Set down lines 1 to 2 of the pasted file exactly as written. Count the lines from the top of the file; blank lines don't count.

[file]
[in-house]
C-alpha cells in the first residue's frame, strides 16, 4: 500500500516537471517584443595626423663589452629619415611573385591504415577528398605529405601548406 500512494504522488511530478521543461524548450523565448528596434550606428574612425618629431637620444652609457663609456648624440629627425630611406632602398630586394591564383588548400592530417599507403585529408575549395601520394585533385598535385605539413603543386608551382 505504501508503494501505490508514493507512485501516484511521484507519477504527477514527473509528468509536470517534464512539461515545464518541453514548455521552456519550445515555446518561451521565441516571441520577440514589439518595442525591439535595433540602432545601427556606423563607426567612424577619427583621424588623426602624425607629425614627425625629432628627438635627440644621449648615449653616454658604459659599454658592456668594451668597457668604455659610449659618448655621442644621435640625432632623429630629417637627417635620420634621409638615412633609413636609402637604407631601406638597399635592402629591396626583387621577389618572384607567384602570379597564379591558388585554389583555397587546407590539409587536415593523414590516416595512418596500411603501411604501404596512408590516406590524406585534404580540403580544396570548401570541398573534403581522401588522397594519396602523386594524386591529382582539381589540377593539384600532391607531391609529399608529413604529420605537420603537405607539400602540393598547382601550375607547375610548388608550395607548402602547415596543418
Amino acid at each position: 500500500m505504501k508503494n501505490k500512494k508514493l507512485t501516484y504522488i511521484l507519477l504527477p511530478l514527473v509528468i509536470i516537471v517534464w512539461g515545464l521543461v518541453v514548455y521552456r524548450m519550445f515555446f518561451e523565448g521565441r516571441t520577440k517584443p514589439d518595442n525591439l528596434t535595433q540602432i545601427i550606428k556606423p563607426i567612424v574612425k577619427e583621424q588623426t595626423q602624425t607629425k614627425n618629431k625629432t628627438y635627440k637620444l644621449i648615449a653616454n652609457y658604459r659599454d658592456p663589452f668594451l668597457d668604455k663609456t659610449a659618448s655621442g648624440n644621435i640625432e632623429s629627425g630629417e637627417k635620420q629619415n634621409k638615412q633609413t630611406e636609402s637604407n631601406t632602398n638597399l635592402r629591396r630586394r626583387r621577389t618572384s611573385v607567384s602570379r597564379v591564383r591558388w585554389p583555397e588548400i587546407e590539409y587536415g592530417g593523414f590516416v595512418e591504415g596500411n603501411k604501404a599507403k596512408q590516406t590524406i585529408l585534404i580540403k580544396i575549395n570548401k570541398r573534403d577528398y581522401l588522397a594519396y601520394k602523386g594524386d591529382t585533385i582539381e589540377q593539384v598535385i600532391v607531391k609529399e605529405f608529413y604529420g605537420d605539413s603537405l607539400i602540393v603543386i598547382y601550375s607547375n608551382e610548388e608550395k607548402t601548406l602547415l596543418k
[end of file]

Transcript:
[in-house]
C-alpha cells in the first residue's frame, strides 16, 4: 500500500516537471517584443595626423663589452629619415611573385591504415577528398605529405601548406 500512494504522488511530478521543461524548450523565448528596434550606428574612425618629431637620444652609457663609456648624440629627425630611406632602398630586394591564383588548400592530417599507403585529408575549395601520394585533385598535385605539413603543386608551382 505504501508503494501505490508514493507512485501516484511521484507519477504527477514527473509528468509536470517534464512539461515545464518541453514548455521552456519550445515555446518561451521565441516571441520577440514589439518595442525591439535595433540602432545601427556606423563607426567612424577619427583621424588623426602624425607629425614627425625629432628627438635627440644621449648615449653616454658604459659599454658592456668594451668597457668604455659610449659618448655621442644621435640625432632623429630629417637627417635620420634621409638615412633609413636609402637604407631601406638597399635592402629591396626583387621577389618572384607567384602570379597564379591558388585554389583555397587546407590539409587536415593523414590516416595512418596500411603501411604501404596512408590516406590524406585534404580540403580544396570548401570541398573534403581522401588522397594519396602523386594524386591529382582539381589540377593539384600532391607531391609529399608529413604529420605537420603537405607539400602540393598547382601550375607547375610548388608550395607548402602547415596543418